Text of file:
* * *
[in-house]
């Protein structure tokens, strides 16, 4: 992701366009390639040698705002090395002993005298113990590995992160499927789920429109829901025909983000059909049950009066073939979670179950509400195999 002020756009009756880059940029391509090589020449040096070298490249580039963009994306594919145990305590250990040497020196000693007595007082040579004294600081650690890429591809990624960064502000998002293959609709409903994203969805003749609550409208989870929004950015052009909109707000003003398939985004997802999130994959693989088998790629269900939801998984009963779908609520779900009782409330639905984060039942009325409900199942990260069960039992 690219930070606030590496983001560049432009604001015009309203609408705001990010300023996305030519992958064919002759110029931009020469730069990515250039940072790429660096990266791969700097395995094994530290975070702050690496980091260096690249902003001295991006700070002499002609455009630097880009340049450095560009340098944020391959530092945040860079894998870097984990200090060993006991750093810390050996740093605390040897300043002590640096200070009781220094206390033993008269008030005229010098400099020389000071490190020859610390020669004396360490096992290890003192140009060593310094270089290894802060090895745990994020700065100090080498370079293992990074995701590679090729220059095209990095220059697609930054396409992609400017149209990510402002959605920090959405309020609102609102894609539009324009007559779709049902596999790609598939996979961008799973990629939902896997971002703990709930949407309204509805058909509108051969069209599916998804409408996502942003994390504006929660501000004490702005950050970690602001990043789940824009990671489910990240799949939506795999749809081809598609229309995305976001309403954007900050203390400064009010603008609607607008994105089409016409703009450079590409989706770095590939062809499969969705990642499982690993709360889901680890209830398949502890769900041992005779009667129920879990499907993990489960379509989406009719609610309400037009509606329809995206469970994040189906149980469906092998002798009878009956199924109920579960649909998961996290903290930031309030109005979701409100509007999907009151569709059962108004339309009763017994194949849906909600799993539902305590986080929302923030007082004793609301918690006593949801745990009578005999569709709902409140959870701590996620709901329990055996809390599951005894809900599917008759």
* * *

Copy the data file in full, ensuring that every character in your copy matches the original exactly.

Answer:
[in-house]
């Protein structure tokens, strides 16, 4: 992701366009390639040698705002090395002993005298113990590995992160499927789920429109829901025909983000059909049950009066073939979670179950509400195999 002020756009009756880059940029391509090589020449040096070298490249580039963009994306594919145990305590250990040497020196000693007595007082040579004294600081650690890429591809990624960064502000998002293959609709409903994203969805003749609550409208989870929004950015052009909109707000003003398939985004997802999130994959693989088998790629269900939801998984009963779908609520779900009782409330639905984060039942009325409900199942990260069960039992 690219930070606030590496983001560049432009604001015009309203609408705001990010300023996305030519992958064919002759110029931009020469730069990515250039940072790429660096990266791969700097395995094994530290975070702050690496980091260096690249902003001295991006700070002499002609455009630097880009340049450095560009340098944020391959530092945040860079894998870097984990200090060993006991750093810390050996740093605390040897300043002590640096200070009781220094206390033993008269008030005229010098400099020389000071490190020859610390020669004396360490096992290890003192140009060593310094270089290894802060090895745990994020700065100090080498370079293992990074995701590679090729220059095209990095220059697609930054396409992609400017149209990510402002959605920090959405309020609102609102894609539009324009007559779709049902596999790609598939996979961008799973990629939902896997971002703990709930949407309204509805058909509108051969069209599916998804409408996502942003994390504006929660501000004490702005950050970690602001990043789940824009990671489910990240799949939506795999749809081809598609229309995305976001309403954007900050203390400064009010603008609607607008994105089409016409703009450079590409989706770095590939062809499969969705990642499982690993709360889901680890209830398949502890769900041992005779009667129920879990499907993990489960379509989406009719609610309400037009509606329809995206469970994040189906149980469906092998002798009878009956199924109920579960649909998961996290903290930031309030109005979701409100509007999907009151569709059962108004339309009763017994194949849906909600799993539902305590986080929302923030007082004793609301918690006593949801745990009578005999569709709902409140959870701590996620709901329990055996809390599951005894809900599917008759």